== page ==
Democrats are accusing Trump officials of inflating the Iran threat

The Trump administration has claimed for weeks to have intelligence showing Iran is planning to attack Americans in the Middle East. But Democrats in Congress who have reviewed some of the intelligence are pushing back, arguing the situation’s not as dangerous as Republicans say.

Earlier this month, National Security Adviser John Bolton announced the US was deploying an aircraft carrier and bomber planes to the Persian Gulf in response to “a number of troubling and escalatory indications and warnings” of threats from Iran.

The move, Bolton said, was meant “to send a clear and unmistakable message to the Iranian regime that any attack on United States interests or on those of our allies will be met with unrelenting force.” He said that the US “is not seeking war with the Iranian regime,” but added, “we are fully prepared to respond to any attack, whether by proxy, the Islamic Revolutionary Guard Corps, or regular Iranian forces.”

While few doubt that credible intelligence of Iranian threats exists, the disagreement lies over just how serious — and how imminent — they are. Republicans, both in the administration and Congress, have made the case that Iran’s actions are purposefully provocative.

After a briefing with National Security Adviser John Bolton on Monday, administration ally Sen. Lindsey Graham (R-SC) tweeted, “It is clear that over the last several weeks Iran has attacked pipelines and ships of other nations and created threat streams against American interests in Iraq. … If the Iranian threats against American personnel and interests are activated we must deliver an overwhelming military response.”

But now Democrats have begun to counter the Trump administration’s narrative, and it could signal a major fight in the days to come.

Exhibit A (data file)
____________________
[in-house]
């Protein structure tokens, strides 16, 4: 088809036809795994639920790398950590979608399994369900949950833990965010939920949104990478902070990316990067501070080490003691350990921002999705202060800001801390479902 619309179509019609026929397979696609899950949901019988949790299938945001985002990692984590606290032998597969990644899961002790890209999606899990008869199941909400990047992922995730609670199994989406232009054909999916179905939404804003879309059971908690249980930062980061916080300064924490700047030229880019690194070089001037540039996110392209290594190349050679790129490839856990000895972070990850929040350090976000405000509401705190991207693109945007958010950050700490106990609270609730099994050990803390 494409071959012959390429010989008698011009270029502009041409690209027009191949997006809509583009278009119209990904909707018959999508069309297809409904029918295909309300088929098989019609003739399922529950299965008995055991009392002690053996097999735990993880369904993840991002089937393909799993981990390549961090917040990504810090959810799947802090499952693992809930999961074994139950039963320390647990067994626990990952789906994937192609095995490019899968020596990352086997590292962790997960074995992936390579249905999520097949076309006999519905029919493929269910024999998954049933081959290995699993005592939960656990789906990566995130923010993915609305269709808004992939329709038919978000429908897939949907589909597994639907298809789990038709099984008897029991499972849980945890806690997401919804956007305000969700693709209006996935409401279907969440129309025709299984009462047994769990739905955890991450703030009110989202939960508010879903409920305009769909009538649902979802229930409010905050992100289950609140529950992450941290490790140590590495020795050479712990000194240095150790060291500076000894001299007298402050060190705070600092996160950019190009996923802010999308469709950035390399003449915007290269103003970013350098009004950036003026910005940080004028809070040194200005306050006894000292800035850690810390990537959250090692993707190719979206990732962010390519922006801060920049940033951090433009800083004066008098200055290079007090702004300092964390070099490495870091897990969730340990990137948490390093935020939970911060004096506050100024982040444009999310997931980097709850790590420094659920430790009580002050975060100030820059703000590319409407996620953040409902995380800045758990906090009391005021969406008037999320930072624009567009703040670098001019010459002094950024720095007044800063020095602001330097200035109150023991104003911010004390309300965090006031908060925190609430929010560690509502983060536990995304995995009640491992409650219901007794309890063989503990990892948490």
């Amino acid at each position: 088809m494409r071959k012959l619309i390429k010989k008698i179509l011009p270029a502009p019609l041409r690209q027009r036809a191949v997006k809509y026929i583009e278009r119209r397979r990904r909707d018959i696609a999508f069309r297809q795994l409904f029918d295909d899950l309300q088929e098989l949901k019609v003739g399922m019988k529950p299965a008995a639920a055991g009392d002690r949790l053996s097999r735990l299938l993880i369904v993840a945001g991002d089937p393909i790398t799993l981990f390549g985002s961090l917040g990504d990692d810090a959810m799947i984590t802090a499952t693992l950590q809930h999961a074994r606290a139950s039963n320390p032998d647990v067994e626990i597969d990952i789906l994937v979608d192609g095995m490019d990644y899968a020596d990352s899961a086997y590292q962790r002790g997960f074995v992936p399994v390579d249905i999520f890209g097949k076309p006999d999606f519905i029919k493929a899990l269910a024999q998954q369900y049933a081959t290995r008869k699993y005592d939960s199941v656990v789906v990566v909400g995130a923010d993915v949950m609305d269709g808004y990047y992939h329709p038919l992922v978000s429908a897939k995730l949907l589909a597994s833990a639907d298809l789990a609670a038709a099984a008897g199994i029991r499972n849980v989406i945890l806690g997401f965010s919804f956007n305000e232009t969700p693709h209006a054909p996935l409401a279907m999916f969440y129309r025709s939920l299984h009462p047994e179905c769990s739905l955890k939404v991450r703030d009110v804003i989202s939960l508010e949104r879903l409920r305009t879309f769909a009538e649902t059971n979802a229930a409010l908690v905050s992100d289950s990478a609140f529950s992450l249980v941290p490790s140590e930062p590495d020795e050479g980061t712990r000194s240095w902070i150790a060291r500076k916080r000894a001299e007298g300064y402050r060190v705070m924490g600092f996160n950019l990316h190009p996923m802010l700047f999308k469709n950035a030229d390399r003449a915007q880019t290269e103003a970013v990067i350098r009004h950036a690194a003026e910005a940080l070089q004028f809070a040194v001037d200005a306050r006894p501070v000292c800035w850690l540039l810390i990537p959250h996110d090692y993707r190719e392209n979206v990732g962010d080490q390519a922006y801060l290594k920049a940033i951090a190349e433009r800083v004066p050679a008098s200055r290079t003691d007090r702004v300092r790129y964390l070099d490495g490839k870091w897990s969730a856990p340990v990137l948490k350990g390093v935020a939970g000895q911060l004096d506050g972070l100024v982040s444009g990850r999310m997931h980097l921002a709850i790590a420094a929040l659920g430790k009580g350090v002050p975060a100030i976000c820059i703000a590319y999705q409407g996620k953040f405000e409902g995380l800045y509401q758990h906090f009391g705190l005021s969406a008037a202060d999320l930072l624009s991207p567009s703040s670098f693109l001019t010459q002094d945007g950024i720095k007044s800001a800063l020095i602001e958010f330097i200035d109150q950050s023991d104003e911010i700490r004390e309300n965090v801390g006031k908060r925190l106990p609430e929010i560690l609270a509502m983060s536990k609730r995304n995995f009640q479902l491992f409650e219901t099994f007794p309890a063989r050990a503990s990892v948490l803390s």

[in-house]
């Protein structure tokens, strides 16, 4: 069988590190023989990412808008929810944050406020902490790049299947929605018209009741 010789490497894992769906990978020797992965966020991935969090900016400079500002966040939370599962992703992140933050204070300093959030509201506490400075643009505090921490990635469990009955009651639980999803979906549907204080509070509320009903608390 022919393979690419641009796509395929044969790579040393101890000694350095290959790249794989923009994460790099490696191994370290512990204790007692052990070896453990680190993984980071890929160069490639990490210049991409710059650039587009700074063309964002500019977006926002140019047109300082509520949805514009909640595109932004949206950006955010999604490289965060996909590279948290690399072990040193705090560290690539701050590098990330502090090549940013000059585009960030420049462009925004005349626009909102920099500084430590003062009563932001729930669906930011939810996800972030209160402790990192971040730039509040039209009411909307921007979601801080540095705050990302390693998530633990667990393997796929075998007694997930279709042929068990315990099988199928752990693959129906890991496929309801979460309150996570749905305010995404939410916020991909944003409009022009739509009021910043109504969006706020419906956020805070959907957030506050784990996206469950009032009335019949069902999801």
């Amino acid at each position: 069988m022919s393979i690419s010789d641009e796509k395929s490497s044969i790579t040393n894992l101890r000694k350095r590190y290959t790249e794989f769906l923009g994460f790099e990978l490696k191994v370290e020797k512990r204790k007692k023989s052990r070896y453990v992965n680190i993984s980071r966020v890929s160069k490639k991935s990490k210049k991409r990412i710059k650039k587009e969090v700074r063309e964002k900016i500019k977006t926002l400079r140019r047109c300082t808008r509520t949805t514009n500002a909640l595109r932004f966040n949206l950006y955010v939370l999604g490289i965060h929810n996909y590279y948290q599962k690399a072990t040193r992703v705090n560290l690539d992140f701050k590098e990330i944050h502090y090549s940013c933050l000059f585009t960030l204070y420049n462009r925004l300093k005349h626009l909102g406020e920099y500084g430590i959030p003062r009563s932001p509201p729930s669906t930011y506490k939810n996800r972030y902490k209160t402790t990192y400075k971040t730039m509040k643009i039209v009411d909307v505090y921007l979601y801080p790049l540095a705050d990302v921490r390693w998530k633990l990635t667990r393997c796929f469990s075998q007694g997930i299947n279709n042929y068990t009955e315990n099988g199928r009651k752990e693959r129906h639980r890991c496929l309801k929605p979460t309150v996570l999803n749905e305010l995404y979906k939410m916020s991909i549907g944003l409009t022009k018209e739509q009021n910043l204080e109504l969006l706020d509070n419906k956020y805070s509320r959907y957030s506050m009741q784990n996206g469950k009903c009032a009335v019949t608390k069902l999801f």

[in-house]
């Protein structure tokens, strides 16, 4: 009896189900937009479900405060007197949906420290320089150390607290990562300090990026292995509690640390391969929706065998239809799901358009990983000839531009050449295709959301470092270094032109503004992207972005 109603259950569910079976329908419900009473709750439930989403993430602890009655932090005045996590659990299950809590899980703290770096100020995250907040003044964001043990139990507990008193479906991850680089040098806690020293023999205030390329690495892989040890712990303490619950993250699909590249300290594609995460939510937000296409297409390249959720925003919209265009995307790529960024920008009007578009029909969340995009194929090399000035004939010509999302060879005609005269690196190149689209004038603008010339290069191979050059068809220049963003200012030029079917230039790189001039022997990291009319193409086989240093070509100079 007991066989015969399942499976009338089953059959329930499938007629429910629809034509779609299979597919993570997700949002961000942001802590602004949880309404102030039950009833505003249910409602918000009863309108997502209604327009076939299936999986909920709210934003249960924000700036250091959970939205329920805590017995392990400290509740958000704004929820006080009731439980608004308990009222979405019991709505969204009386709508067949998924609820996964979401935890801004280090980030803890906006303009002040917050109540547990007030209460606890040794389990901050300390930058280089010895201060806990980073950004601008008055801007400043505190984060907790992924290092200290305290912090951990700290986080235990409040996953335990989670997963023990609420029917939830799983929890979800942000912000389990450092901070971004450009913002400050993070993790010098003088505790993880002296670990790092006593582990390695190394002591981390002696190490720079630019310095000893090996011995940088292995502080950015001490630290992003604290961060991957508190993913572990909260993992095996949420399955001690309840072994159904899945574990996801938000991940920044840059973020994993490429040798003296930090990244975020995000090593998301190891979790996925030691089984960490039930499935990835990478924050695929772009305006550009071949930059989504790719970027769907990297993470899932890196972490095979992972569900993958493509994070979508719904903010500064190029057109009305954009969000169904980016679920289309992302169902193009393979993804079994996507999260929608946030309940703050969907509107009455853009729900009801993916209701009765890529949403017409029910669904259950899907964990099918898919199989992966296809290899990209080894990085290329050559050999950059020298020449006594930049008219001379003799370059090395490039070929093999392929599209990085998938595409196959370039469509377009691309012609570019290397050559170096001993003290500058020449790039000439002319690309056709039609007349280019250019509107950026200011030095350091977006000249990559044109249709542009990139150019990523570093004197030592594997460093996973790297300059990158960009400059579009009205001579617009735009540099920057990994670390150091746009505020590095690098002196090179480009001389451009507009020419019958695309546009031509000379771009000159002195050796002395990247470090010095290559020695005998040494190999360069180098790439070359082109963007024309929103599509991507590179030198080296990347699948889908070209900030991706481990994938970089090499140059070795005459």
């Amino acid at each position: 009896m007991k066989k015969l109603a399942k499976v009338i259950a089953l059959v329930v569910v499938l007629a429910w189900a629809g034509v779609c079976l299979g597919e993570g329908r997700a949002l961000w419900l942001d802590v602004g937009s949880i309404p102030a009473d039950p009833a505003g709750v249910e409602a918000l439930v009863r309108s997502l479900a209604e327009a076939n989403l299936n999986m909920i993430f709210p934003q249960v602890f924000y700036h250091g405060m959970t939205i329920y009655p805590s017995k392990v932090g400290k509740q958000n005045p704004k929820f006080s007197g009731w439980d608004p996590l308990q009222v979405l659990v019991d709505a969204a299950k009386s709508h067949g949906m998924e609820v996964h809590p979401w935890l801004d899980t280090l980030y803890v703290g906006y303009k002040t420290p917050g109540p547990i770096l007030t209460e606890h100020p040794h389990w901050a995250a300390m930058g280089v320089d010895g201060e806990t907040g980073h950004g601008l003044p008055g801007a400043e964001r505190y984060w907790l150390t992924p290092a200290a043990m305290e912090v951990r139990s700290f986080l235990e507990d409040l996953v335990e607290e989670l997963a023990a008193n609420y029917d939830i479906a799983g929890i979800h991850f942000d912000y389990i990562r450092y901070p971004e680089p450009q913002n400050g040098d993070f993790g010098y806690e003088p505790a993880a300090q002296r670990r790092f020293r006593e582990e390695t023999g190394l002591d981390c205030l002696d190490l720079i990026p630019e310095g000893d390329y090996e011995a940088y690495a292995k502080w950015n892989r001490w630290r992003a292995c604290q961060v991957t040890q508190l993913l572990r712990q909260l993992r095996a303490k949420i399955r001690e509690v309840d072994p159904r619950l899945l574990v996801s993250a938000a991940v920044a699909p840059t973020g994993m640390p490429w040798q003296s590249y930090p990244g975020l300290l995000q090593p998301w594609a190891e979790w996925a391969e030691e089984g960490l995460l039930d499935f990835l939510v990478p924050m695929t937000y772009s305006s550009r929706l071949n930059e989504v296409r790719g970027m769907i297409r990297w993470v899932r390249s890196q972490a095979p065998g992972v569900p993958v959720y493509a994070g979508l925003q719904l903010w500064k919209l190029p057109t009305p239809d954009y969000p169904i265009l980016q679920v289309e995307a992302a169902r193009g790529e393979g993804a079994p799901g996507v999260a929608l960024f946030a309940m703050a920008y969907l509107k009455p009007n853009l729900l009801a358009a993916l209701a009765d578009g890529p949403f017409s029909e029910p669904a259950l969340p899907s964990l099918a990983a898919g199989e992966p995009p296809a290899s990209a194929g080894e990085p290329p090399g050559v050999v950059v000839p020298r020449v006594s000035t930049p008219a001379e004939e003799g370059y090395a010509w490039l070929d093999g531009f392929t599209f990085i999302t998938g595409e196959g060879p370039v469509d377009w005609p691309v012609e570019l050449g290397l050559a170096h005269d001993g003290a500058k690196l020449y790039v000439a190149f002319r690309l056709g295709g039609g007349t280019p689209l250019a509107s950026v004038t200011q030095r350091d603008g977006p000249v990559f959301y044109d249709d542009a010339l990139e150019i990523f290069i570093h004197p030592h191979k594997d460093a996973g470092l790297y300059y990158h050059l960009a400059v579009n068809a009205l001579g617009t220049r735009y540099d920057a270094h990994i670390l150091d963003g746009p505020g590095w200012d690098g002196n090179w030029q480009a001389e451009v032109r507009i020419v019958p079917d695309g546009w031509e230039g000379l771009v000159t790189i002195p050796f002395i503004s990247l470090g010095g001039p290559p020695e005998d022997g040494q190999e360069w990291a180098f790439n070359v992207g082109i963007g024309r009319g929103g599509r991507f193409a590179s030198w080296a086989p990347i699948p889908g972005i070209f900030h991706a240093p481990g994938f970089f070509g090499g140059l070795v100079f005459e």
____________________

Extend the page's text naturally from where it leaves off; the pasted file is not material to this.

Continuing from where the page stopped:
What Democrats say about the Iran intelligence

Sen. Chris Murphy (D-CT), an outspoken critic of Trump’s foreign policy and a member of the Senate Foreign Relations Committee, tweeted Monday that he too knows what the intelligence says. But he has a completely different take.

“I‘m listening to Republicans twist the Iran intel to make it sound like Iran is taking unprovoked, offensive measures against the US and our allies. Like it just came out of nowhere,” he said. “I’ve read the intel too. And let me be clear: That’s not what the intel says.”

He’s not alone. Rep. Ruben Gallego (D-AZ), a member of the House Armed Services Committee and a retired Marine, also responded directly to Graham on Twitter Monday. “Lindsey and I get the same intel. That is not what is being said,” he wrote. “This is total information bias to draw the conclusion he wants for himself and the media.”

These statements represent a change in tone from even a few days ago. For example, Sen. Mark Warner (D-VA), the top Democrat on the Senate Intelligence Committee, said last Thursday after a briefing with the White House on Iran that “it’s very important that more members hear this story.” Even when pressed, he offered few specifics or criticisms.

Now Democrats are openly accusing the administration and Republicans of inflating the Iran threat, which many already suspected officials like Bolton of doing. The newfound directness makes sense as Bolton and Secretary of State Mike Pompeo are noted Iran hawks who have advocated for regime change in the past. Trump, however, has signaled he doesn’t want a war with Iran, although he relishes his hardline stance against the Islamic Republic.

Pompeo will lead a congressional briefing on Tuesday to show lawmakers more of the intelligence the administration has, perhaps in an effort to make a case that the US should consider a more forceful response and win over skeptical Democrats.

Still, there clearly is fear among the left and some in the general public that Washington and Tehran are headed for war — a fight that could lead to hundreds of thousands killed — potentially on the basis of overhyped intelligence.

The chance of full-on war between the two sides is still pretty low, but the possibility for miscalculation is high. On Tuesday, Iranian Foreign Minister Mohammad Javad Zarif told CNN that the US “having all these military assets in a small area is in of itself prone to accidents, extreme prudence is required and the United States is playing a very, very dangerous game.”

Iran is certainly playing a dangerous game, too. It’s no surprise, then, that some Democrats have started to speak up in order to stave off a potential conflict. The question is how successful they’ll be.

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